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Excerpt from Oral History Interview with W. Horace Carter, January 17, 1976. Interview B-0035. Southern Oral History Program Collection (#4007) See Entire Interview >>

Threats from the Ku Klux Klan and their immediate impact

Carter describes the types of threats he received from the Ku Klux Klan after he began to openly criticize their organization and its tactics during the early 1950s. The threats ranged from economic threats against his newspaper to threats of physical violence against him, his family, and his home. Carter also describes the impact of such threats on his family and on the newspaper, arguing that while circulation went down, his opposition to the Klan generated nearly as many new readers as it lost.

Citing this Excerpt

Oral History Interview with W. Horace Carter, January 17, 1976. Interview B-0035. Southern Oral History Program Collection (#4007) in the Southern Oral History Program Collection, Southern Historical Collection, Wilson Library, University of North Carolina at Chapel Hill.

Full Text of the Excerpt

JERRY LANIER:
At the time were you threatened directly by the klansmen?
W. HORACE CARTER:
Just about every way that you can be threatened—and again, I don't want to be threatened as any great hero in the deal. But it was almost a daily occurrence that we had the threats: in the mail, put under the door of the print shop, under the windshield wiper of my car, as well as the telephone messages to my home. These were daily for several years.
JERRY LANIER:
Well, what type of threats were they? Please don't be modest; it's interesting to see the Klan making direct threats to someone like this.
W. HORACE CARTER:
Well, the threats were first, "You better get off our backs. You don't know what you're talking about. The Klan's down here to do a good job in Columbus and Overy counties, and if you don't get off our backs your house is going to burn, or you're going to find that you don't have any print shop one of these mornings." And then the more subtle kind of threats were those having to do with economics. They'd say, "You've got X number of advertisers in Tabor City now, but you're not going to have any if you keep this thing up against the Klan." And I know that they brought great pressure upon what few advertisers we had. Our situations then, as I often told me wife, was, "We came down here with nothing, and we don't have anything now. And so we can't be any worse off then we were [Laughter] when we came." That was the biggest, the only threat I worried as much about…. I worried more about that threat than I did the physical threats, because I felt like that if they had enough following they can go to one of the grocery stores that was helping keeping us in business, and they could put enough of his customers to go to that fellow and say, "You know, if this guy Carter doesn't quit running this Klan thing now, we're going to quit buying groceries from you." And they can squeeze you out of business pretty quick in a little town where you don't have but forty or fifty businesses to start with.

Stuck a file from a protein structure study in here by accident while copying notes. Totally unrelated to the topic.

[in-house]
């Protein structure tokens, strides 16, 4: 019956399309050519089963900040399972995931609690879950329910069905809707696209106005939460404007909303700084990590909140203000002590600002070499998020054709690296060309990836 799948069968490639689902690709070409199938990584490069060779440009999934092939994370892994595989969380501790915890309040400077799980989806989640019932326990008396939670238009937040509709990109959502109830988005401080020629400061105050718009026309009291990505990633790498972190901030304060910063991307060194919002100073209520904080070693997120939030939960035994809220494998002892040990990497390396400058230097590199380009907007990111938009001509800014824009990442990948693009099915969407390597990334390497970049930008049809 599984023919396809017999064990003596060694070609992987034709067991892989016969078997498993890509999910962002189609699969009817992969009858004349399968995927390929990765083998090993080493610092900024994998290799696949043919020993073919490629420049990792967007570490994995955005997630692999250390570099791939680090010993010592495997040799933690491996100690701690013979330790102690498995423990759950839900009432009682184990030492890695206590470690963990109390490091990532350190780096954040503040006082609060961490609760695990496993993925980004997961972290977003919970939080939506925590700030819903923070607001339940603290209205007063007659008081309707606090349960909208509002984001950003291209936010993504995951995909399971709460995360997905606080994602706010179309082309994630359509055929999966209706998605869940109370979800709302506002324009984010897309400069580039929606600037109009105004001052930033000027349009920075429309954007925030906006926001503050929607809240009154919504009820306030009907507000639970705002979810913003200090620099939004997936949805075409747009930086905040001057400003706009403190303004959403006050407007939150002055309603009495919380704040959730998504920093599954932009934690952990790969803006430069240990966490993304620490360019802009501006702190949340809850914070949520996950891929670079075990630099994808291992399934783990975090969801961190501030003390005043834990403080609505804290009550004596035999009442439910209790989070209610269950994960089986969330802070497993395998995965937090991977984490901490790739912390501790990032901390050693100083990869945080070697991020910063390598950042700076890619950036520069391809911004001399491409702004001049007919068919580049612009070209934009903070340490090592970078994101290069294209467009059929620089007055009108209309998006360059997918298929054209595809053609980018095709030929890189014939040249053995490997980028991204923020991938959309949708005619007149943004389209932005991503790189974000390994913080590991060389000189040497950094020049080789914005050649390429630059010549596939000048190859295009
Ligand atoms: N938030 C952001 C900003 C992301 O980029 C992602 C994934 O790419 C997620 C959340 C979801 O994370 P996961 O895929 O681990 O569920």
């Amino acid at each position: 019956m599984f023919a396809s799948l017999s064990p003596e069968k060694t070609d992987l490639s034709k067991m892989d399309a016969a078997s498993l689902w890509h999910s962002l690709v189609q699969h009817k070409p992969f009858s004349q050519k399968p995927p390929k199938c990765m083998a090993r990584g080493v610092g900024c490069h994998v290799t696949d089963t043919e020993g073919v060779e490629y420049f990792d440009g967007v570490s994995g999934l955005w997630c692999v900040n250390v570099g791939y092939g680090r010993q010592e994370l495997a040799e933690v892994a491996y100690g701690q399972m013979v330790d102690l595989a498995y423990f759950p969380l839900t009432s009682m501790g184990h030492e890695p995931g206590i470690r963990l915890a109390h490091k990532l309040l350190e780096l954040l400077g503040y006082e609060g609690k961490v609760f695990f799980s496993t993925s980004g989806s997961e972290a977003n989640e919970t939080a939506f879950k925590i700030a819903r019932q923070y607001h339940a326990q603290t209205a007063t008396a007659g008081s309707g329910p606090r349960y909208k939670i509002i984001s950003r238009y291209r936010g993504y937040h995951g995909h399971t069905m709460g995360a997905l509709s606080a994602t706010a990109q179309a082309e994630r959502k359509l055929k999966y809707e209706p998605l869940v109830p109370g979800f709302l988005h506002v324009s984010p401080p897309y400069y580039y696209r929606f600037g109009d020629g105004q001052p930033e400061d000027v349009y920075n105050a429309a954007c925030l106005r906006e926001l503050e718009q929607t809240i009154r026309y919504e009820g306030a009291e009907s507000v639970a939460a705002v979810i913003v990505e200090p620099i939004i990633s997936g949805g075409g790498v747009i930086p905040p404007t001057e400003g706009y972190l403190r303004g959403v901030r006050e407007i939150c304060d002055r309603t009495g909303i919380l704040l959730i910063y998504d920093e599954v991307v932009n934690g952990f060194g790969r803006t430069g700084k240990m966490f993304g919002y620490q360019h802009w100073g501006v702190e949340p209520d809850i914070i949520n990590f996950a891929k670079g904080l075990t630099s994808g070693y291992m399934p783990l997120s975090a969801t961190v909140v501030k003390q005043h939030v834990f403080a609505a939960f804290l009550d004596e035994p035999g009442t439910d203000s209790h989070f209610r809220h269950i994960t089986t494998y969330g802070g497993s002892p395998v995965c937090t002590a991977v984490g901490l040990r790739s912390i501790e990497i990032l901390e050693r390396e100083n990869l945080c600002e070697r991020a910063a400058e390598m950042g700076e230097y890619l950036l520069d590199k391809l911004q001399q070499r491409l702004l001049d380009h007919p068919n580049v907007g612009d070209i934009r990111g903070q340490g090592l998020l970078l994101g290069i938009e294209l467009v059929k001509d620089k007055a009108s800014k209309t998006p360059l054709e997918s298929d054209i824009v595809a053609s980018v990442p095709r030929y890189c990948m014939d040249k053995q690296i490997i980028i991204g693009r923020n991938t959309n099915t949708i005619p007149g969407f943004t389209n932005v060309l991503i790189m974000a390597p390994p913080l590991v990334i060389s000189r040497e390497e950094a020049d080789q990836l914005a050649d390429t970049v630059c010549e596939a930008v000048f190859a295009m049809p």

JERRY LANIER:
Were the children and the rest of your family threatened by the klansmen?
W. HORACE CARTER:
Well, at that moment I only had my one daughter who was very small, and so she was too young to realize any of the consequences. My wife was, with reason, nervous and upset over the entire time. I think she would have been very happy to have left Tabor City and never come back. The threats were general threats as to burning my home and print shop, or I was going to get it myself one of these nights (one of these floggings) if I didn't watch what we were saying. And the Grand Dragon himself came to see me; I think you might have read something about that.
JERRY LANIER:
Well, Mr. Carter, did these threats have an impact? Did your advertising go down?
W. HORACE CARTER:
We lost some advertising; we didn't have much, but we lost some of what we did have. But I'd have to say that generally my advertisers stuck with us reasonably well. Even some of my best advertisers, though, came to me and indicated that they'd like for me take it easy on the Klan, because they were being pressured not to advertise with us. I still appreciate the fact that enough of them hung with us that we managed to survive.
JERRY LANIER:
Well, was your circulation affected? I don't guess that's quite so important, but it would seem to be an indicator of Klan strength, perhaps, anyway.
W. HORACE CARTER:
We were so young at the time that our circualtion was minor anyway—our newspaper itself was so young at the time. But we lost some, and the ones that we lost, you know they made a big deal out of it. They'd write you or come by and call you or something, and say, "I want my name taken off, because you're criticizing the Ku Klux Klan." But in all honesty I would say we probably picked up as many as we lost from people who … wouldn't come out and talk for the Klan or against the Klan, but at least they wanted to see what they were doing—curiosity if nothing else. So I don't feel that we actually lost circulation because of it, although obviously we had some who cancelled subscriptions and didn't want the paper anymore. But we also had some who read it because of what we were saying.